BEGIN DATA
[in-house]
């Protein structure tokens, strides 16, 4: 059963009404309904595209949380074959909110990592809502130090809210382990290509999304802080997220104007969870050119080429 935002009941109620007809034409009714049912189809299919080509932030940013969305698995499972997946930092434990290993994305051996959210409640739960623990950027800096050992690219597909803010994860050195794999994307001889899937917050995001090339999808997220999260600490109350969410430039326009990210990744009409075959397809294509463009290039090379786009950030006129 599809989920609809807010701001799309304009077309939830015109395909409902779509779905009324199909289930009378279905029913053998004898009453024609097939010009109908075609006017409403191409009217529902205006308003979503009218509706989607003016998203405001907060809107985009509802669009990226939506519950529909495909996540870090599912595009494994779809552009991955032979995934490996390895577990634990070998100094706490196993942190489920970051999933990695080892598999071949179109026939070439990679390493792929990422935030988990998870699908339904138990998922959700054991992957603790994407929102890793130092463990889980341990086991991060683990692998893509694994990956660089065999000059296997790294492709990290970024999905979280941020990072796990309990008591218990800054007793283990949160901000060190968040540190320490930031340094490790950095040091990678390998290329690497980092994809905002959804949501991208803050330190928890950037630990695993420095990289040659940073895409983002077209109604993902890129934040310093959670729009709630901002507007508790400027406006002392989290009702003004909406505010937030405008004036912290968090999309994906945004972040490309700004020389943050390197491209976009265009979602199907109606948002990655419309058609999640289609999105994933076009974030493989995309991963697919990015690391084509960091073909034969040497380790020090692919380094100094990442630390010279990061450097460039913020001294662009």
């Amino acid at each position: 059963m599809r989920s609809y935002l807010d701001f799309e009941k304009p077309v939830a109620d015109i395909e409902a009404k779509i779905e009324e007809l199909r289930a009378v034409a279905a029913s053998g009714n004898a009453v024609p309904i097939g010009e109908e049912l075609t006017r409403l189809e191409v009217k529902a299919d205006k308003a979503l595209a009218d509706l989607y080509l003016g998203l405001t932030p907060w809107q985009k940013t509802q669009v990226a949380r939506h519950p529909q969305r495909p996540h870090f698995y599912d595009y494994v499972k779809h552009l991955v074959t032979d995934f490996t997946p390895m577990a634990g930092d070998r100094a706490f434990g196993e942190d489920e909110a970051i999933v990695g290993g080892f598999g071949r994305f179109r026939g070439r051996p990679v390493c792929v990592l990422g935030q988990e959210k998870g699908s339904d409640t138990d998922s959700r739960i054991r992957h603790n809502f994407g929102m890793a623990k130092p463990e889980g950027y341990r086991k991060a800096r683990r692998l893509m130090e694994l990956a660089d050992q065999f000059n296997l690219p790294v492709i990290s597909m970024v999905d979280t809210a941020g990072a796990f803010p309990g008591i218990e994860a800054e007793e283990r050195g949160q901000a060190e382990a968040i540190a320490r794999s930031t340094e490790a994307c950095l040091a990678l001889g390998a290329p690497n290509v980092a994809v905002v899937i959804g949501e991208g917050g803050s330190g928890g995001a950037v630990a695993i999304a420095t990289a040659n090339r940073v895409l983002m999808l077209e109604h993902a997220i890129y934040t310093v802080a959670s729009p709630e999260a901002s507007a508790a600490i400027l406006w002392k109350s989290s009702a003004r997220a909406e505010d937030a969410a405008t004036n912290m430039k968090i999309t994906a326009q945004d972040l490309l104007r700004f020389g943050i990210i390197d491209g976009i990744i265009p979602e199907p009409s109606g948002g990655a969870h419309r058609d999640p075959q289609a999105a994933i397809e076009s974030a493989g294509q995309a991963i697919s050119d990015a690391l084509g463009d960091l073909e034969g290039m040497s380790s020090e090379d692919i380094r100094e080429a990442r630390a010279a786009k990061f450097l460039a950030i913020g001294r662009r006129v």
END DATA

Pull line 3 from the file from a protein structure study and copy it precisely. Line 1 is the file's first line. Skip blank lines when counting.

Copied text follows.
């Amino acid at each position: 059963m599809r989920s609809y935002l807010d701001f799309e009941k304009p077309v939830a109620d015109i395909e409902a009404k779509i779905e009324e007809l199909r289930a009378v034409a279905a029913s053998g009714n004898a009453v024609p309904i097939g010009e109908e049912l075609t006017r409403l189809e191409v009217k529902a299919d205006k308003a979503l595209a009218d509706l989607y080509l003016g998203l405001t932030p907060w809107q985009k940013t509802q669009v990226a949380r939506h519950p529909q969305r495909p996540h870090f698995y599912d595009y494994v499972k779809h552009l991955v074959t032979d995934f490996t997946p390895m577990a634990g930092d070998r100094a706490f434990g196993e942190d489920e909110a970051i999933v990695g290993g080892f598999g071949r994305f179109r026939g070439r051996p990679v390493c792929v990592l990422g935030q988990e959210k998870g699908s339904d409640t138990d998922s959700r739960i054991r992957h603790n809502f994407g929102m890793a623990k130092p463990e889980g950027y341990r086991k991060a800096r683990r692998l893509m130090e694994l990956a660089d050992q065999f000059n296997l690219p790294v492709i990290s597909m970024v999905d979280t809210a941020g990072a796990f803010p309990g008591i218990e994860a800054e007793e283990r050195g949160q901000a060190e382990a968040i540190a320490r794999s930031t340094e490790a994307c950095l040091a990678l001889g390998a290329p690497n290509v980092a994809v905002v899937i959804g949501e991208g917050g803050s330190g928890g995001a950037v630990a695993i999304a420095t990289a040659n090339r940073v895409l983002m999808l077209e109604h993902a997220i890129y934040t310093v802080a959670s729009p709630e999260a901002s507007a508790a600490i400027l406006w002392k109350s989290s009702a003004r997220a909406e505010d937030a969410a405008t004036n912290m430039k968090i999309t994906a326009q945004d972040l490309l104007r700004f020389g943050i990210i390197d491209g976009i990744i265009p979602e199907p009409s109606g948002g990655a969870h419309r058609d999640p075959q289609a999105a994933i397809e076009s974030a493989g294509q995309a991963i697919s050119d990015a690391l084509g463009d960091l073909e034969g290039m040497s380790s020090e090379d692919i380094r100094e080429a990442r630390a010279a786009k990061f450097l460039a950030i913020g001294r662009r006129v």